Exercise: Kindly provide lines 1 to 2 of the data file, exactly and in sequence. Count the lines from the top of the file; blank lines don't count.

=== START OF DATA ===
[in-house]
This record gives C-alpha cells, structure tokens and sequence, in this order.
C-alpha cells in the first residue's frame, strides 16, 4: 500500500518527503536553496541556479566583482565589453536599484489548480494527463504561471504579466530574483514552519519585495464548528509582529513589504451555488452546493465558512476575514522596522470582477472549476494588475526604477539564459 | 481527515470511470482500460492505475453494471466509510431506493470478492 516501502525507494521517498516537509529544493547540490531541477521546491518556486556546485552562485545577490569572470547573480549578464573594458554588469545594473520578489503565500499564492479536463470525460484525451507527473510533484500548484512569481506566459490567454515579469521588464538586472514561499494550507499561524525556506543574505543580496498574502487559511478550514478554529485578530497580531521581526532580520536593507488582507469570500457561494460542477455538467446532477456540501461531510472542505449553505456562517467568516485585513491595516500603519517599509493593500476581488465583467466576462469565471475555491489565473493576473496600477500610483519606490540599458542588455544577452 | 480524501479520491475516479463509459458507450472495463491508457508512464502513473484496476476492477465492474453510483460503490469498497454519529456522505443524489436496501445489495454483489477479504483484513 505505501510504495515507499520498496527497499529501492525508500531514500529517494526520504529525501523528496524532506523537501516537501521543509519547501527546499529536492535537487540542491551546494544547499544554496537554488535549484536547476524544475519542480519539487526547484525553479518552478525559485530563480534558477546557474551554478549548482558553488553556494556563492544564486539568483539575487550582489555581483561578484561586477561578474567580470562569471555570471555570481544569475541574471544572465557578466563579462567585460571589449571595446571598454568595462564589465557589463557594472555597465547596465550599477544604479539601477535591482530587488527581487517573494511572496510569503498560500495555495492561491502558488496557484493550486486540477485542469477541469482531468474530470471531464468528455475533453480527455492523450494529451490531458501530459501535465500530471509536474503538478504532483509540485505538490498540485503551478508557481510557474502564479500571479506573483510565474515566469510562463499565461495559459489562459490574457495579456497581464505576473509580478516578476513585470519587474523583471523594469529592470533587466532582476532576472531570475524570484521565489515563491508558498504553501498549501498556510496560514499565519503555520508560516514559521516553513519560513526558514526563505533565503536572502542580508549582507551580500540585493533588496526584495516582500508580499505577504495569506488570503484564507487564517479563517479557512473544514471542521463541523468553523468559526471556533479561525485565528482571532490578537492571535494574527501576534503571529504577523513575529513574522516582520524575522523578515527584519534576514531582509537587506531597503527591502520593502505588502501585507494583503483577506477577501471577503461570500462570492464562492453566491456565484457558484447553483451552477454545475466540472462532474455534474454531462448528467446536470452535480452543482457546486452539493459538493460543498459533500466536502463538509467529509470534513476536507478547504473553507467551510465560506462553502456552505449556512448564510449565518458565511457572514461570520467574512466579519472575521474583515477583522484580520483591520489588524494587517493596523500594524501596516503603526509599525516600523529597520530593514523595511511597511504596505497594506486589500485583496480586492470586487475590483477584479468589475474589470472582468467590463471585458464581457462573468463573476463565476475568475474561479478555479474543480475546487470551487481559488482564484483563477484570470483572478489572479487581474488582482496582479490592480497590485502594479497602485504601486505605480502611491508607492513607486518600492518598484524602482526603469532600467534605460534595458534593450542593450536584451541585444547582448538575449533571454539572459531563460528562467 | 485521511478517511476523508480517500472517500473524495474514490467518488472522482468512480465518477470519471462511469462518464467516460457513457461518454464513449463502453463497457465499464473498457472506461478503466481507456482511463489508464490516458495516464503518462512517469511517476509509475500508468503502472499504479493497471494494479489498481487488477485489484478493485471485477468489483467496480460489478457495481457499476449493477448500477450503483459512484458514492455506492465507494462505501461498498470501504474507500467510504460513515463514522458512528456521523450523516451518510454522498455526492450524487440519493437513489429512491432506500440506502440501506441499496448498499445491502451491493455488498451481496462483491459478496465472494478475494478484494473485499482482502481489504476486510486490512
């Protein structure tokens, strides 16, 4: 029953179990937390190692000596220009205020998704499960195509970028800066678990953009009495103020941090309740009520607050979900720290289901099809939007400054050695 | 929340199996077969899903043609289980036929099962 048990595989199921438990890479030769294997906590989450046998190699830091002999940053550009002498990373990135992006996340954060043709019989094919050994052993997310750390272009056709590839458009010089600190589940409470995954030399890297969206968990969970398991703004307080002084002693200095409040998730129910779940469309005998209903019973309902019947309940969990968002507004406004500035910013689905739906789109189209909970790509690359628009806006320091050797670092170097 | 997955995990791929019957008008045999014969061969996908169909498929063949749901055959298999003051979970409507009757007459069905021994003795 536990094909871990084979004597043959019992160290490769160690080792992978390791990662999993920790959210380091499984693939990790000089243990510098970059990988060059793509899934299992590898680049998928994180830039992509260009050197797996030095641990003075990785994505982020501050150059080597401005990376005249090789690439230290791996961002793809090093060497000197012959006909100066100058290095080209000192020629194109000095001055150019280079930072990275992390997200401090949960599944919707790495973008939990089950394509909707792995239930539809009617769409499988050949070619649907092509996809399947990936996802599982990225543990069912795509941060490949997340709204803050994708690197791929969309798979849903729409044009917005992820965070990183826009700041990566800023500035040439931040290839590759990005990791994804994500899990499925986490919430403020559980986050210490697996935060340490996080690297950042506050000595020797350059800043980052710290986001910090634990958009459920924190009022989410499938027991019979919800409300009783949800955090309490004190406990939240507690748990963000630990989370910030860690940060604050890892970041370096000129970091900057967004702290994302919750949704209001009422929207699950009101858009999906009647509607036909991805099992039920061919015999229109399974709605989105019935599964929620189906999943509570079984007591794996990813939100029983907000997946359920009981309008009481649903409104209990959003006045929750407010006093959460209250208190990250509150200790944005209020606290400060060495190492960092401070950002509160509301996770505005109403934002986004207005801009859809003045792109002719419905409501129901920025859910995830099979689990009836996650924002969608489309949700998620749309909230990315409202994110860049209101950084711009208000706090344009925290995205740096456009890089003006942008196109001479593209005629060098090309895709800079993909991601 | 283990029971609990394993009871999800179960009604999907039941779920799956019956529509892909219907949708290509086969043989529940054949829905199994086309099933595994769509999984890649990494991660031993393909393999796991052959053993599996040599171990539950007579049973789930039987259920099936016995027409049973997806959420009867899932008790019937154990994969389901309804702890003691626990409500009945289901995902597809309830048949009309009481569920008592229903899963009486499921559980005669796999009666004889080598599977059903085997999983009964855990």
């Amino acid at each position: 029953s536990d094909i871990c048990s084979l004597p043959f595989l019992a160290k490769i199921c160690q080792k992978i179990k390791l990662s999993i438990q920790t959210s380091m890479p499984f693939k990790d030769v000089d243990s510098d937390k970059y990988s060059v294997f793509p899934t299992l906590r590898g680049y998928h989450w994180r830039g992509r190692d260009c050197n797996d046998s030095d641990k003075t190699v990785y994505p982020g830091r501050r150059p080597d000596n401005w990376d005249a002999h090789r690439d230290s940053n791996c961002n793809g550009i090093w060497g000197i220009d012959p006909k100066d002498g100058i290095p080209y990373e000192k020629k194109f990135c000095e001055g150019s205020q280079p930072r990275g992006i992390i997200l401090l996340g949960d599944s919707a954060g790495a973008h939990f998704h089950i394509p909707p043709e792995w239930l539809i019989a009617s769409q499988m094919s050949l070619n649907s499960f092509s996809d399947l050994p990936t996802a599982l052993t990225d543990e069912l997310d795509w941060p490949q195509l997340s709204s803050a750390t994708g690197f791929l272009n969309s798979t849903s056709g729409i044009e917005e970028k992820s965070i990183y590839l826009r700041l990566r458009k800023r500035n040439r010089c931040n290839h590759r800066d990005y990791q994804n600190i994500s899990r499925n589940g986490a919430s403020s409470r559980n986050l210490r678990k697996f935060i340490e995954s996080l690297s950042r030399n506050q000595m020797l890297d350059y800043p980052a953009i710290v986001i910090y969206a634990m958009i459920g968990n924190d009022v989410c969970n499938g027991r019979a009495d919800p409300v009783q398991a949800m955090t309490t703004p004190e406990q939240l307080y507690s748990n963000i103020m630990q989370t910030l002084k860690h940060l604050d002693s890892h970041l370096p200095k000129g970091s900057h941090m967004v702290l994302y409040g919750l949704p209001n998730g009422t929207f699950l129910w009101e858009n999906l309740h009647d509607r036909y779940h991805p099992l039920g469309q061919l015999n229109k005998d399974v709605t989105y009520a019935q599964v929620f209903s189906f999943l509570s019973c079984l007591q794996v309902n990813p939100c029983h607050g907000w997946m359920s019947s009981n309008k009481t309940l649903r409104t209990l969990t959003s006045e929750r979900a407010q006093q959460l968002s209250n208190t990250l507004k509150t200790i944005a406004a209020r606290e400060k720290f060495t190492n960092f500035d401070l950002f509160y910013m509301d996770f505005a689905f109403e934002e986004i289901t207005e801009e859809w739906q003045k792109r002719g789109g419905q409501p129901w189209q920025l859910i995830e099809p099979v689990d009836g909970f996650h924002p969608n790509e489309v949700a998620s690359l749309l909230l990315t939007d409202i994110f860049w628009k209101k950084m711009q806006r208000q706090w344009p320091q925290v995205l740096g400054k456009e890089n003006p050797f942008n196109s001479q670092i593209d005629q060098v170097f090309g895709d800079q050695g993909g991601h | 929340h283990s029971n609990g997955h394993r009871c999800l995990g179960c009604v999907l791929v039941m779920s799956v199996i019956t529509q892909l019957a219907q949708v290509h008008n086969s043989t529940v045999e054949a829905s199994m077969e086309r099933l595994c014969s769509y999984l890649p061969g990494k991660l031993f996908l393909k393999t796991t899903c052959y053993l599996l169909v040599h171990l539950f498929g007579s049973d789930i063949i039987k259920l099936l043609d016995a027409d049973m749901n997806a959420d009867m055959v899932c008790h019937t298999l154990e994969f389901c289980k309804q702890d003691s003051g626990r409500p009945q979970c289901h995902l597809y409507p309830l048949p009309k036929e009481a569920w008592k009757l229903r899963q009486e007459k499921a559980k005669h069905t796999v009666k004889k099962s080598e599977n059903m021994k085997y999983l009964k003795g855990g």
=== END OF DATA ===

[in-house]
This record gives C-alpha cells, structure tokens and sequence, in this order.